What is a Storyboard Artist?
A storyboard artist creates visuals for each major scene in a film or TV show. Visuals will include character poses, facial expressions, and backgrounds.
What Is The Job?
The roles of a storyboard artist can differ from job to job. In some cases, the storyboard artist gets a script and has to create a storyboard based on that script, whereas in other cases, the storyboard artist also acts as the writer of the episode. In many cases, storyboard artists are responsible for ‘pitching’ their ideas to the director of a film. It’s one of the few art jobs in animation that can influence the final product.
The storyboard artist has to visualise everything, specifically from the camera’s point of view – from gestures to emotion, and based on preference, a storyboard artist can visualise the scenes by hand, or visualise them using software such as Photoshop or Storyboard Pro.
The illustrations that the storyboard artist creates have two functions: to help directors clarify what they want to achieve, and to illustrate to other members of the team exactly what is required (e.g. props, makeup, computer generated images).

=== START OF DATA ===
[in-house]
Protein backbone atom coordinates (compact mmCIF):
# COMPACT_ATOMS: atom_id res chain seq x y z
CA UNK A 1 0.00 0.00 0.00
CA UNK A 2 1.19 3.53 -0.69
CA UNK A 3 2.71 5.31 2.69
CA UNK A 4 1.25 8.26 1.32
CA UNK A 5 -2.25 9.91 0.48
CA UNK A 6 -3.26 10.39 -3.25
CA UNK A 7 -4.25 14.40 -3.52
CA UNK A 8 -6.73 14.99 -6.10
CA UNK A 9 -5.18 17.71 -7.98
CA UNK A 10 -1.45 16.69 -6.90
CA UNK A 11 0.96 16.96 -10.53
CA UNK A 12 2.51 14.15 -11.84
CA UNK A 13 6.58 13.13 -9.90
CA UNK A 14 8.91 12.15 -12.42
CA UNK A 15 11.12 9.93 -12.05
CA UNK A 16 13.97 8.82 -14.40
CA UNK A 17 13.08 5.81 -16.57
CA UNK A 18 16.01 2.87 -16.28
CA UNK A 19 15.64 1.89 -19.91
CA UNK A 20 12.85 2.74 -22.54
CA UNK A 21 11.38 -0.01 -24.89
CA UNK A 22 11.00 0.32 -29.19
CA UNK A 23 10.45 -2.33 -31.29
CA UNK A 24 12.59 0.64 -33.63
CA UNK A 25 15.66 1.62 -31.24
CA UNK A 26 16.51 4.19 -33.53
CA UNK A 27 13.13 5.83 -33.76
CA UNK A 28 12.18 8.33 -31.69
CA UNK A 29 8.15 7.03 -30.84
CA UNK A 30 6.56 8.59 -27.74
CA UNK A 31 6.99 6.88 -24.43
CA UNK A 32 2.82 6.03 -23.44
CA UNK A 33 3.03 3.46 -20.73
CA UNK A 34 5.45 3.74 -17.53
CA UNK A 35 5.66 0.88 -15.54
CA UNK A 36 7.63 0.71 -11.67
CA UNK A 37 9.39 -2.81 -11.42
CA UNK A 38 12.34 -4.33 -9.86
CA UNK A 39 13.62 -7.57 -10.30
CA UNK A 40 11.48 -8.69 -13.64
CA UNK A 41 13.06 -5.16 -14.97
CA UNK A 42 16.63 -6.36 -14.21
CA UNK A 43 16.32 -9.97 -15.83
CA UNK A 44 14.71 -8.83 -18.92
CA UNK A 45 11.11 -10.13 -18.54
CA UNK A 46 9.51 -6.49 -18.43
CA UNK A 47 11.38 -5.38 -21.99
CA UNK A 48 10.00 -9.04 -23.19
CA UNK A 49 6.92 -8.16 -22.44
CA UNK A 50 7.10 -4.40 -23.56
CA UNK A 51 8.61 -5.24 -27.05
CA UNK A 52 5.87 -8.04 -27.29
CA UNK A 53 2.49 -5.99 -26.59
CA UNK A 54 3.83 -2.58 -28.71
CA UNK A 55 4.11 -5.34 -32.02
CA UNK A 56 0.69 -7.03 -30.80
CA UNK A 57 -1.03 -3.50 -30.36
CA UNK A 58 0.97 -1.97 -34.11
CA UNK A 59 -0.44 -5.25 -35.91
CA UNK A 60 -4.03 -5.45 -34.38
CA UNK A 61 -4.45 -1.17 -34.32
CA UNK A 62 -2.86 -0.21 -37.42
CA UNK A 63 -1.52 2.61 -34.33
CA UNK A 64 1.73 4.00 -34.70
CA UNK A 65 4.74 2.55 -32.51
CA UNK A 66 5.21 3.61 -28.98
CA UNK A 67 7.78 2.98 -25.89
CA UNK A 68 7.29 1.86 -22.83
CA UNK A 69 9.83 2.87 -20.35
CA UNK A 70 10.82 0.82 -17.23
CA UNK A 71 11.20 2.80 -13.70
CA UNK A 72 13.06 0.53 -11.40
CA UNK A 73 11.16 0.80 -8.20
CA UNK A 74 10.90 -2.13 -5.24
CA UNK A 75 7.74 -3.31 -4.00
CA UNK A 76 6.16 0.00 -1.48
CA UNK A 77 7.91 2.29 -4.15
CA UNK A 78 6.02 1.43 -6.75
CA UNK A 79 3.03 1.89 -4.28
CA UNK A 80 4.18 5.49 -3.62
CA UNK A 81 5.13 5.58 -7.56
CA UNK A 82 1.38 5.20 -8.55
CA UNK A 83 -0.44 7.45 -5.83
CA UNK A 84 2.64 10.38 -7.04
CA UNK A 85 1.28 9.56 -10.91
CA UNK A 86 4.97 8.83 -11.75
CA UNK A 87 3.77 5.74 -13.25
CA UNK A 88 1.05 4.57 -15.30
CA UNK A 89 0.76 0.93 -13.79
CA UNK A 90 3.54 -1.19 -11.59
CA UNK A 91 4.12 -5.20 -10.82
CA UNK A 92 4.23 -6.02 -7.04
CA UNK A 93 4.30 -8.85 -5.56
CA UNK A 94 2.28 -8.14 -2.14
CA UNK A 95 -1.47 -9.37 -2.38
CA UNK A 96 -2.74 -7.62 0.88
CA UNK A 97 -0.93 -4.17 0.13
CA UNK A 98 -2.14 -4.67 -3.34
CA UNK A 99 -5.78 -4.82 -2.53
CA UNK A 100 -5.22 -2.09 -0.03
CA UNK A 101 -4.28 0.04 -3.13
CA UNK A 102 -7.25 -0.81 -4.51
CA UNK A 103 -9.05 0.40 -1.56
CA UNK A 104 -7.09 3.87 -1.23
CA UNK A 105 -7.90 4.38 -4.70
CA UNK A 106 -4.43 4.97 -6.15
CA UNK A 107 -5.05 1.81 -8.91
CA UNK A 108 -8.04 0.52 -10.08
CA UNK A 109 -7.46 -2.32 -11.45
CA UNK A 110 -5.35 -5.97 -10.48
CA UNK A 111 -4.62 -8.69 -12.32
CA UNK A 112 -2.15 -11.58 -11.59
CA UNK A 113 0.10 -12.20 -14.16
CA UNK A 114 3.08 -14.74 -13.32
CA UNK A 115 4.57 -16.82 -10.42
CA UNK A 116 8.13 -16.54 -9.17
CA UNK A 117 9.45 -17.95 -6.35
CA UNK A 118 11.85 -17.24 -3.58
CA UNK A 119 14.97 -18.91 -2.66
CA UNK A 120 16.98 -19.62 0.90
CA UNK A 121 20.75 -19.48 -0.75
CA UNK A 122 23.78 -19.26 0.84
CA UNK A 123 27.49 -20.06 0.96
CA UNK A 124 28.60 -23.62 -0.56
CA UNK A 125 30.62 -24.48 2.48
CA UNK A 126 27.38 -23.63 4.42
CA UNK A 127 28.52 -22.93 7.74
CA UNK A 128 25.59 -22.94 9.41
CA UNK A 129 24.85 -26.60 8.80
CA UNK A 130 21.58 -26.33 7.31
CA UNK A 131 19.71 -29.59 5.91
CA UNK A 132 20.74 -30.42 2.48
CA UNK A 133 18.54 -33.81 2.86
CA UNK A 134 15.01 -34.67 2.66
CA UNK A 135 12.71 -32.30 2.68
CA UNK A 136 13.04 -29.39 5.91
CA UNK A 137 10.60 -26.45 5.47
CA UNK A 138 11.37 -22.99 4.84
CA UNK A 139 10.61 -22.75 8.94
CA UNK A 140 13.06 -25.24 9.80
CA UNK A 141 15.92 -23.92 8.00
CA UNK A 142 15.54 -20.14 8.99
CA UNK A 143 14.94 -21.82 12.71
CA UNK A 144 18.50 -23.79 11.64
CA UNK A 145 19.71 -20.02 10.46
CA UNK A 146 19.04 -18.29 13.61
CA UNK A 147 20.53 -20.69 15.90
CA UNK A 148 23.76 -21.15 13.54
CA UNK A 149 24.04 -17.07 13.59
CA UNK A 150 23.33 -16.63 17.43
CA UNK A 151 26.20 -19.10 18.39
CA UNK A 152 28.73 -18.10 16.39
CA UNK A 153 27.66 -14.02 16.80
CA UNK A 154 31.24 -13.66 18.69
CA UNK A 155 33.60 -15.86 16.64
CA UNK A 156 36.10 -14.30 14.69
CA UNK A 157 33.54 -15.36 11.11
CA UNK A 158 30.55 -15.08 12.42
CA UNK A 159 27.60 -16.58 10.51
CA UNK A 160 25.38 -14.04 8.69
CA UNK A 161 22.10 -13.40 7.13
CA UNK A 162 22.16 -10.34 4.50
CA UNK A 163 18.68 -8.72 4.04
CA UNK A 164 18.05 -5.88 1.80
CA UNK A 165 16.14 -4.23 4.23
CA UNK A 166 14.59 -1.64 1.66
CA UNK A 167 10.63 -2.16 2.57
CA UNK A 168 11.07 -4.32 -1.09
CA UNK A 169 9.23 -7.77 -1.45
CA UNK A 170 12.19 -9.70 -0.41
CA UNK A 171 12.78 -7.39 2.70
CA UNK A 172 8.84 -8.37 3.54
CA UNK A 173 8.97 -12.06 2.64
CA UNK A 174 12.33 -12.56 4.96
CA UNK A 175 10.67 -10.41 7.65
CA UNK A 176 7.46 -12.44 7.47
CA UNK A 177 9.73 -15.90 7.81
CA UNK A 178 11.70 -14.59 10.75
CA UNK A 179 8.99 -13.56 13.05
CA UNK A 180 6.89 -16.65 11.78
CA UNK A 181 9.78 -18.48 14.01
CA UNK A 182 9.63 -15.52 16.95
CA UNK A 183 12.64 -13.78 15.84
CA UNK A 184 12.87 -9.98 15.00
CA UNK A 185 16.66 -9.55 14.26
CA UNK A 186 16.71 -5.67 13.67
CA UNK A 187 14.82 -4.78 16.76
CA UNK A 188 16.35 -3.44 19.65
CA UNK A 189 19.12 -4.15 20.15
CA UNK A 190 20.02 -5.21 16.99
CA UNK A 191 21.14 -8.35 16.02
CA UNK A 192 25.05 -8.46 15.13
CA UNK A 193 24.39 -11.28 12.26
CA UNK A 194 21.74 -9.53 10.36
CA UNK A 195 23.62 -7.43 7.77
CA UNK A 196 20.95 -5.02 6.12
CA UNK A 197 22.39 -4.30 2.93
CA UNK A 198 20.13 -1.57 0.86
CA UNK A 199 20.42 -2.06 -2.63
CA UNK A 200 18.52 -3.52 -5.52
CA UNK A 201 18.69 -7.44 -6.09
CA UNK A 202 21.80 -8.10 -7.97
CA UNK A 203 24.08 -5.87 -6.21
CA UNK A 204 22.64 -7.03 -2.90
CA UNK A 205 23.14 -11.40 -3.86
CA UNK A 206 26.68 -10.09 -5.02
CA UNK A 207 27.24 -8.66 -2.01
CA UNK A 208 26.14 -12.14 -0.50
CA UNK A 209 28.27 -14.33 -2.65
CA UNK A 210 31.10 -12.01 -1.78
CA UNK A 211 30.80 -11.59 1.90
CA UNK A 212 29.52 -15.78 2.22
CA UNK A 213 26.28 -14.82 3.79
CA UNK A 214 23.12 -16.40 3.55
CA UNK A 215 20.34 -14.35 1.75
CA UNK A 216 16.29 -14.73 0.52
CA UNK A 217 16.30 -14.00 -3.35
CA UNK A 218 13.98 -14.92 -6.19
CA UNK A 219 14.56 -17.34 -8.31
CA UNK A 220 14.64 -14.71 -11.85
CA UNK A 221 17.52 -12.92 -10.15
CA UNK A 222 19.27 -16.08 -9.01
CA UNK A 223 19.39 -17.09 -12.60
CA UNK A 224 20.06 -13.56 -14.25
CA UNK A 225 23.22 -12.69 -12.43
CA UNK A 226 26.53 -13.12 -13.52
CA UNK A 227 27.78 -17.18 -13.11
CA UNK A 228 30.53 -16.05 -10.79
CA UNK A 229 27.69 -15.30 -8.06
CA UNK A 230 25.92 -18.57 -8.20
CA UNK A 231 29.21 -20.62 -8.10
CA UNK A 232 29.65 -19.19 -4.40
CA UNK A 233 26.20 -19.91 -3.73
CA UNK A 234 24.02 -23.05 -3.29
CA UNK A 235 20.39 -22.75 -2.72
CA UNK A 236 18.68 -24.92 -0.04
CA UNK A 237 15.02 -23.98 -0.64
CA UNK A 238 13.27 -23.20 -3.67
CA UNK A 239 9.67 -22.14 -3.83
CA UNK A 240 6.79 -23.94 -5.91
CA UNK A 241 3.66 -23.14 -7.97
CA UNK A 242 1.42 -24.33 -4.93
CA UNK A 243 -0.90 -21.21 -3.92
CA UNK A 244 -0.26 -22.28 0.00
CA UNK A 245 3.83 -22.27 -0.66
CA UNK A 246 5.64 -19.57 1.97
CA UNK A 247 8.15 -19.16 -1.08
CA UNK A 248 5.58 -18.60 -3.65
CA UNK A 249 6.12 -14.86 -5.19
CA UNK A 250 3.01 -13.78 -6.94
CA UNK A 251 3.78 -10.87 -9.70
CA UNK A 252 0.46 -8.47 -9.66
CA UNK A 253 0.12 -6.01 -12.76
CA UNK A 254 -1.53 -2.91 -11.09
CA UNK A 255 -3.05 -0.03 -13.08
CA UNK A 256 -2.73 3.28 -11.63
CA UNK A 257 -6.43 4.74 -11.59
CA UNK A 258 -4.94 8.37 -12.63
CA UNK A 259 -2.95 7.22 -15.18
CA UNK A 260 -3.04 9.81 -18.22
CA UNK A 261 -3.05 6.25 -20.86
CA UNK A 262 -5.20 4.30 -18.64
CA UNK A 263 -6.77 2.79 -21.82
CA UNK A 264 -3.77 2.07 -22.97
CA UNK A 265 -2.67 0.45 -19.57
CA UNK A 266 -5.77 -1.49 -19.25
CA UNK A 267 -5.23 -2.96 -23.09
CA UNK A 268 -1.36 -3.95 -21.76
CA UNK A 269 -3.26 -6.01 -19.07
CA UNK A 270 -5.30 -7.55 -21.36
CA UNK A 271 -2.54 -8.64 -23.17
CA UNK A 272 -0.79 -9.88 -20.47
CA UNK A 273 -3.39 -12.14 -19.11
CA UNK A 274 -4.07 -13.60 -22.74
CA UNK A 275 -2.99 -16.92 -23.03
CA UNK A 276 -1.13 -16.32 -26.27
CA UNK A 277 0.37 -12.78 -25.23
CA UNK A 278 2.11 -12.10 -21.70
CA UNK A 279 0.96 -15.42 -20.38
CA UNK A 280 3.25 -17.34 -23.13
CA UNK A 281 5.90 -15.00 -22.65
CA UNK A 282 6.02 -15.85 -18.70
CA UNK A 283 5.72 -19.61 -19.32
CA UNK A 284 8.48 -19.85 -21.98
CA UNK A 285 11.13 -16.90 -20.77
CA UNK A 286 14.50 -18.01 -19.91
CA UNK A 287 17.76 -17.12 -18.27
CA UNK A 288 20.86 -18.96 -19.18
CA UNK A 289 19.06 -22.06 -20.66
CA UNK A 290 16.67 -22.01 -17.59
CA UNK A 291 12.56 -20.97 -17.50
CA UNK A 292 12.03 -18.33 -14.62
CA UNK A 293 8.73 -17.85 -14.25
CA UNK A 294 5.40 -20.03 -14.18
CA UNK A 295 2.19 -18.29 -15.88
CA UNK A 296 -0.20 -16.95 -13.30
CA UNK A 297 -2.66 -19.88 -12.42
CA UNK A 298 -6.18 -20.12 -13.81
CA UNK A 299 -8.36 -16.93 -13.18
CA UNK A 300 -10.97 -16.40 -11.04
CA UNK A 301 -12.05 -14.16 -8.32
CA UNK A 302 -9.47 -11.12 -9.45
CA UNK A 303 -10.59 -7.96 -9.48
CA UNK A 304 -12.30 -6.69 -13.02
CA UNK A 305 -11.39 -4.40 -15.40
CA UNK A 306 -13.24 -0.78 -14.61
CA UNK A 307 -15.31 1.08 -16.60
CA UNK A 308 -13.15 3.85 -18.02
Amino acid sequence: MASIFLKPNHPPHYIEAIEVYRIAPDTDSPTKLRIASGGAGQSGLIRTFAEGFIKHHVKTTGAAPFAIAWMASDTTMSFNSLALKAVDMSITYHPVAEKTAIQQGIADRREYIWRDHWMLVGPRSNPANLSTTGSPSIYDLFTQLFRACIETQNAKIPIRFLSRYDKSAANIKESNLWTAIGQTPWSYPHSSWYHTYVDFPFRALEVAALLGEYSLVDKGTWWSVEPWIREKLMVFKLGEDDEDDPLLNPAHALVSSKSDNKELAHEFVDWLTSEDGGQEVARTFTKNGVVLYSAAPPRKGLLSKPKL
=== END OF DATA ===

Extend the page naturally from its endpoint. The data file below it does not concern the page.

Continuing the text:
The main role of a Storyboard Artist is to produce a series of panels of images to plan the animation’s shots and ensure continuity between them. Storyboards are mostly useful for productions involving a large amount of action, CGI and special effect, as it allows to reproduce expensive and time consuming on-screen effects just with pencil and paper. Big budget movies are often entirely storyboarded even before production, to help avoiding overshooting and prevent the filming to be too expensive.
During the first day of production, Storyboard Artists meet with the directors to discuss angles, mood and colours of each scene. They can then start producing the first illustrations and possibly give suggestions on the following scenes if the Director asks for their advice.
In big-budget films there are usually 2-3 Storyboard Artists employed on set full-time, usually working within the Art Department, where they can examine any props, models and Location photographs they need to get a clearer idea of scenes.